When the drip goes beyond a joke

Incontinence: it's much more than a wee problem

Around the States
"Continence Queen" Bev Killick.

"Continence Queen" Bev Killick.

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Bev Killick shows you how to do pelvic floor exercises in public: and nobody will know.

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AFRAID to laugh in public? Dodging exercise classes? Nonchalantly browsing THAT supermarket aisle?

Could it be that you are one of the one-in-three Australians affected by incontinence?

A new report released by the Continence Foundation of Australia shows that incontinence is now faced by more than six million Australians.

And it's no laughing matter that it can cause long-term physical and mental health problems if left untreated.

"Sadly, incontinence is deeply stigmatised and many consider it a taboo topic," said foundation chief executive Rowan Cockerell.

"Individuals will go to great lengths to keep their condition a secret if they are able."

The national survey reveals that the majority of people (62 per cent) never seek professional help, despite evidence that incontinence can be better treated, managed and, in many cases, can even be cured - at any age.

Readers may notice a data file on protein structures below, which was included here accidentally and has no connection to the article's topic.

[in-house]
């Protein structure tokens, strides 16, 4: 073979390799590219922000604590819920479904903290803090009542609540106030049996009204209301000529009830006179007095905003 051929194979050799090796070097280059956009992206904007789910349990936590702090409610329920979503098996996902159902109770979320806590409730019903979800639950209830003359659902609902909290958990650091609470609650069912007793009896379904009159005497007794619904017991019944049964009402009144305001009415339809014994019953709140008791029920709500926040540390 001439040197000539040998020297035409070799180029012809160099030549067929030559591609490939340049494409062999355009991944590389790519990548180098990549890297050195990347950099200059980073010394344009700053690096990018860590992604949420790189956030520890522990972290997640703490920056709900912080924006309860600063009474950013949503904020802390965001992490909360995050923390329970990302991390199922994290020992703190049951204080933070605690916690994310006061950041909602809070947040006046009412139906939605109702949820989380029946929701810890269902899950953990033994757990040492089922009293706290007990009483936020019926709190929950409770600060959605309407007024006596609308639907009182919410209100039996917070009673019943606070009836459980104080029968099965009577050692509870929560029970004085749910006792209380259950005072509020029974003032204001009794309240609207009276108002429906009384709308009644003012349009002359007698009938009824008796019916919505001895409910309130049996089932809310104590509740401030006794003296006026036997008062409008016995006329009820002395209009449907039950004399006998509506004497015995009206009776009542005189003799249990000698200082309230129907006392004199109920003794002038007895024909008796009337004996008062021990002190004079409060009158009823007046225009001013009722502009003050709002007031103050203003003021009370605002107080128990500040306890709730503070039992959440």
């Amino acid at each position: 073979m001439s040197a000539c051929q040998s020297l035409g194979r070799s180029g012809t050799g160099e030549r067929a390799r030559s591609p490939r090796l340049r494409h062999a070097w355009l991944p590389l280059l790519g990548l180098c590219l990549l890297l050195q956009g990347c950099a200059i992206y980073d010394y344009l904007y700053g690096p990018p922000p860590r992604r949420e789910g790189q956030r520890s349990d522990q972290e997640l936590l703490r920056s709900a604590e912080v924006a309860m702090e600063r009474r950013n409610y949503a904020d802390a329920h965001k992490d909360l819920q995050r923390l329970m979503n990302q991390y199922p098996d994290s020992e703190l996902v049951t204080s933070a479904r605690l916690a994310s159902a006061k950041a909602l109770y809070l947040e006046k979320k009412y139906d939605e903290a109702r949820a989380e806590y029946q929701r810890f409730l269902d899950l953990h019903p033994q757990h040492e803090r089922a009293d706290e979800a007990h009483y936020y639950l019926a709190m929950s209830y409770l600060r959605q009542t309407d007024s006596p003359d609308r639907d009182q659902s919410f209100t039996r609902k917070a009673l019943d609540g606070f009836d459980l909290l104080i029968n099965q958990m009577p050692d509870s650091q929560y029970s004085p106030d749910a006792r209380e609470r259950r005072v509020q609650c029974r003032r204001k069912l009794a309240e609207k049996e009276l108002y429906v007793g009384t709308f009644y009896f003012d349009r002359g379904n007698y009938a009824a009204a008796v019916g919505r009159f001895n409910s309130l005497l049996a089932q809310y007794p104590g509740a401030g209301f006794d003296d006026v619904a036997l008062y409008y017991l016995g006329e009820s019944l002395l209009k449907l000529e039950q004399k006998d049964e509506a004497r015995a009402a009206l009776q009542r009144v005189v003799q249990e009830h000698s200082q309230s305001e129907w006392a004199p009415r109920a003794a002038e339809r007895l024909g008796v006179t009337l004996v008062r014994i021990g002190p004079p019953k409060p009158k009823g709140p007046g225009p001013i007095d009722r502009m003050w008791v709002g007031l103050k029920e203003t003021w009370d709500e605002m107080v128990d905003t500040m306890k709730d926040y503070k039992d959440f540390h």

Laugh Without Leaking

During World Continence Week (June 17-23), the foundation is sharing a very important message - Do your pelvic floor exercises daily - through its Laugh Without Leaking awareness campaign.

The campaign is fronted by "The Continence Champion", actor and comedian Bev Killick. Take a look at her tips of how and where to do your pelvic floor exercises - and, really, no one will know!

Incontinence won't get better on its own. Talk to your GP, a continence specialist, pelvic physiotherapist or, for a confidential conversation with a continence nurse advisor, call the free National Continence Helpline, 1800-330-066 or click HERE

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